Writers and tour guides all have their favorite “turning points” in the Civil War, so there are lots to choose from. But the “turning points” claimed are so portentous and deterministic that they demand almost impossible levels of proof. Less pretentious—and more realistic—are “critical moments,” events so clearly important that some effects can be reasonably inferred, without claiming they point to the war’s outcome.
There are far more critical moments in the Civil War than "turning points."
Two critical moments occur in the Western Theater after Halleck’s takeover on Friday, May 30, of the abandoned Confederate rail center of Corinth, Mississippi. With his massive force—100,000 or so soldiers, assembled from three separate Union armies—Halleck outweighs anything the Confederates could quickly assemble in the Western Theater. Forging ahead to deliver one great hammer blow to Beauregard’s ragged Rebels might crush Confederate hopes here once and for all. But on June 11 Halleck will give up his pursuit of Beauregard. The war will drag on. A critical moment lost.
However, in the first days of June an even more important moment occurs here, one that will prove to favor the Union side. It happens like this.
On Wednesday, June 3, William Tecumseh Sherman drops into Halleck’s headquarters to chew the fat and swap gossip, as soldiers of all ranks do. Halleck casually lets drop that Ulysses S. Grant— having asked for, and received, a 30-day leave—is leaving the very next day. Halleck claims to not know the reason why, which would make him the only senior officer not to know how Grant, as Sherman put it, “was chafing under the slights of his anomalous position.” It is hard to believe that "Old Brains" is that obtuse It is more likely he is jealous and distrustful of Grant and only too glad to see him go.
A startled Sherman hurries to Grant’s camp, still in the piney woods outside Corinth. He finds office and camp chests piled up in front of the general's camp, ready for a departure, with Grant inside his tent, tidying up his desk. Sherman asks why he is leaving.
“Sherman, you know,” Grant replies. “You know that I am in the way here. I have stood it as long as I can, and can endure it no longer.” He adds that he is going to St. Louis and, when asked if he had any business there, replies, “Not a bit.”
But Sherman, depressed and unsure of himself for so long, has been transformed by his success in command at Shiloh and has confidence to spare. He begs Grant to stay. “That single battle had given me a new life,” Sherman will recall in his memoirs, “and now I was in high feather; and I argued with him that, if he…remained, some happy accident might restore him to favor and his true place.”
Thankful for Sherman’s concern as well as the friendly advice, Grant promises to think things over. It doesn’t take him long. Later the same evening he writes Julia that he will not be leaving camp after all. “Necessity…changes my plans, or the public service does, and I must yield.”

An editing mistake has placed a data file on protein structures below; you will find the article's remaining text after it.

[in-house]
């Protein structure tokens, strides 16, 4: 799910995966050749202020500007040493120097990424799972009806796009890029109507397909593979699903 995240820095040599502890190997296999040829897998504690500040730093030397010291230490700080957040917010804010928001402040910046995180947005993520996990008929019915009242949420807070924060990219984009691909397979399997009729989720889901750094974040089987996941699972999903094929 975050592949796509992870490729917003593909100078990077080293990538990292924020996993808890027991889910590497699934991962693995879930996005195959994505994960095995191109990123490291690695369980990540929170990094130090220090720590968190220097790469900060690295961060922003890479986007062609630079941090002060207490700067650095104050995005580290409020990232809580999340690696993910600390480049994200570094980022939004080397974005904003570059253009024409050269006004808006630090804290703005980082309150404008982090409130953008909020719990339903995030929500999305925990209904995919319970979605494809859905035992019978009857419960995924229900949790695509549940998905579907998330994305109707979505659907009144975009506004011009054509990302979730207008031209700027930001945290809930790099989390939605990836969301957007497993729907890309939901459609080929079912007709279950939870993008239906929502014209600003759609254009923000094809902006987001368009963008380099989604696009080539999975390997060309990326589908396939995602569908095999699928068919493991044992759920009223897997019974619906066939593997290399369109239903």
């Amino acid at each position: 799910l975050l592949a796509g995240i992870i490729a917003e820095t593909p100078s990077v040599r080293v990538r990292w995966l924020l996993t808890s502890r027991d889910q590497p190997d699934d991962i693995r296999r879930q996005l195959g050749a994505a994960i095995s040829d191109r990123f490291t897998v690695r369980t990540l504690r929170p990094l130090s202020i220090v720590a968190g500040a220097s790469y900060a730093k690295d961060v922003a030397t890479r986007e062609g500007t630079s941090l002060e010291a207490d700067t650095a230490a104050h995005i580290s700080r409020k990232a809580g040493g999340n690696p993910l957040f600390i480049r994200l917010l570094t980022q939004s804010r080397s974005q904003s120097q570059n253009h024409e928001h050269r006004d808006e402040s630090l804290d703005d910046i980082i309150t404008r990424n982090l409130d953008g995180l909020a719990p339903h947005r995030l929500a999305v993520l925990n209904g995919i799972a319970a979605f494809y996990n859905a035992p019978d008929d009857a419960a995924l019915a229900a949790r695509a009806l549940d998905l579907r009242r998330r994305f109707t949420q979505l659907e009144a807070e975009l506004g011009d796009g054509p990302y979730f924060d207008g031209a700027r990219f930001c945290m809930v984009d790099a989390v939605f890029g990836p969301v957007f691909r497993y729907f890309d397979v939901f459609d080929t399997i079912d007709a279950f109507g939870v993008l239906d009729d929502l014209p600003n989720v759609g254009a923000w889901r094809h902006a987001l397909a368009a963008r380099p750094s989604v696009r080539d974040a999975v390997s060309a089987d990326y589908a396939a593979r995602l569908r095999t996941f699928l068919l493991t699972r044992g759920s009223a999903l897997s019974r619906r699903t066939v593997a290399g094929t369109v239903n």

The next day, Thursday, Sherman travels 14 miles northwest to Chewalla, Missisippi, to reconnoiter and try to salvage of some trains wrecked there and burned by the Confederates. On Friday, June 6, he receives a note from Grant saying that “he had reconsidered his intention, and would be remain.” Sherman quickly writes a reply: “I…am rejoiced at your conclusion to remain,” telling Grant that “you could not be quiet at home for a week when armies were moving.”
By coincidence, one of the great military confrontations in history is foreordained by events this week. Hundreds of miles to the east, Maj. Gen. George B. McClellan’s Union soldiers and Gen. Joseph E. Johnston’s Confederates are fighting to a draw at Seven Pines (or Fair Oaks) in Virginia. Johnston is seriously wounded on the first day of the battle and is immediately replaced by a man named Robert E. Lee. So far in the war, Lee has shown little promise of success on the battlefield. Grant has shown more, but at the moment he is at one of the nadirs of his career.
But in two years, thanks to critical moments occurring within days of each other in Virginia and Mississippi, Grant and Lee will become the two most prominent commanders of the Civil War. They will fight some of its last battles and help to bring it to a close. But not before many other critical moments have passed.
IT’S COMING SOONER THAN YOU THINK: April 12, 2011—less than 3 years from now!—will be the 150th anniversary of the outbreak of the Civil War. In 1861, April 12 was the day Confederates opened fire on Fort Sumter in Charleston Harbor.
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